Neuron Transplantation

Our program was the first to evaluate cell transplantation for patients who have suffered a stroke and maintain a significant motor deficit (paralysis or partial paralysis) of arm and/or leg. Although there are ways to prevent stroke, there is no known treatment for stroke once it has occurred and caused a fixed brain injury. Rehabilitation and physical therapy can assist recovery. In this study, cultured human neuronal cells (not fetal tissue) are injected into and around the stroke using minimally invasive stereotactic surgery under local anesthesia.

We used human neuronal cells, called LBS-Neurons (Layton BioScience) that were well characterized and had been evaluated in extensive prior studies in different animal models. After injection into rats with stroke, both motor and behavioral recovery were identified.

The first study was an open-label safety trial with observer-blind neurologic evaluations of patients with cerebral infarction who received stereotactic injections of LBS neuronal cells. A total of 12 patients participated in this phase I study. Neuronal cell injection into the brain around the stroke was performed at one surgical procedure. This study was performed under the United States Food and Drug Administration IND #BB-IND7082, and under the supervision of the University of Pittsburgh Institutional Review Board (IRB #970459). The last surgery in this first trial was completed in March 1999.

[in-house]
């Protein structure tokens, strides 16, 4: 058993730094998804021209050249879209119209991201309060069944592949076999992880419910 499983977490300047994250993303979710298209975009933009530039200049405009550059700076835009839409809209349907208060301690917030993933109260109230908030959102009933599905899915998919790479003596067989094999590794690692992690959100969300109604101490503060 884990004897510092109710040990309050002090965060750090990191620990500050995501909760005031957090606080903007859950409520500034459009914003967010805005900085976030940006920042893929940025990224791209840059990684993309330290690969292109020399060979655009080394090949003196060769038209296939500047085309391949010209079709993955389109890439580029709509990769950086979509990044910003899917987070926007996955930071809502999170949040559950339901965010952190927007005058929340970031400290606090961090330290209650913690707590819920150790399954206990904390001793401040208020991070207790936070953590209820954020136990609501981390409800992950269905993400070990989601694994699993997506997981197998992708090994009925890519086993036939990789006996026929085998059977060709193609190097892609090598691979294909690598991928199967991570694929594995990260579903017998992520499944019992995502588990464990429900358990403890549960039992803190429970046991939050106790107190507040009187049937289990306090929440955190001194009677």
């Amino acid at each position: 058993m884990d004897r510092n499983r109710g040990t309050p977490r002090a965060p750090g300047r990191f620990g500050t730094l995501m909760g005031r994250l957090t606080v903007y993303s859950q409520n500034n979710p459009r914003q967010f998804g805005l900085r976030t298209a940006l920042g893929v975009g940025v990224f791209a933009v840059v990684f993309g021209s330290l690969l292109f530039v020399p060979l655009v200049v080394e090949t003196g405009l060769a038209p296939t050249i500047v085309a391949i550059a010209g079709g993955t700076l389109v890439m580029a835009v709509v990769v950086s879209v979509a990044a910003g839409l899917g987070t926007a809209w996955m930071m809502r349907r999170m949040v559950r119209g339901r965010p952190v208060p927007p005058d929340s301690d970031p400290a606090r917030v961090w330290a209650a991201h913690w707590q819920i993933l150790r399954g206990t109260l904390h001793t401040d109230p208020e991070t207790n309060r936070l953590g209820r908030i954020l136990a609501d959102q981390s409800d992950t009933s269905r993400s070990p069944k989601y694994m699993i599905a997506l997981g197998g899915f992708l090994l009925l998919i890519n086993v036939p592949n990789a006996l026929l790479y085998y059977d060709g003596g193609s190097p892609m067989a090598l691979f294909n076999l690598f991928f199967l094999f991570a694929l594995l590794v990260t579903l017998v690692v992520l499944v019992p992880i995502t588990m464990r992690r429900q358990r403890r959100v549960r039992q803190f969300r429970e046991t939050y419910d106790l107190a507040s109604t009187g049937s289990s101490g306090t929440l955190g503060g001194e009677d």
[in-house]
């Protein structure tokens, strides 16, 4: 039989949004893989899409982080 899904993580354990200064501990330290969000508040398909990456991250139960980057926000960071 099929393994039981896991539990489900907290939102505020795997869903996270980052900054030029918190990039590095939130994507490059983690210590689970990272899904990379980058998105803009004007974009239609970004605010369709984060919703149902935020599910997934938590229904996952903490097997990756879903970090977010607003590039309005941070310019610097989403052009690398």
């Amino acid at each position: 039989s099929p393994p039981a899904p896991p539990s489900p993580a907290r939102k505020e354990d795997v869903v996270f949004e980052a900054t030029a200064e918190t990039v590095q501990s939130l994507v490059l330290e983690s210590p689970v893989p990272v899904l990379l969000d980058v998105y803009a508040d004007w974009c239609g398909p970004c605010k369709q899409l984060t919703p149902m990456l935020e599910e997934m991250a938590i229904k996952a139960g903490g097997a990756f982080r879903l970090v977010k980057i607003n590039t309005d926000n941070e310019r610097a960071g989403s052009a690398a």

A second trial started in February 2001 and was completed in April 2002. Information from the Phase II clinical trial was published in 2005. Please see the article "Neurotransplantation for Patrients with Subcortical Motor Stroke: A Phase II Randomized Trial" in the Journal of Neurosurgery (at right or below) for more information.

We have no open clinical research studies at the present time.

More information on LBS-Neurons for Treating Stroke.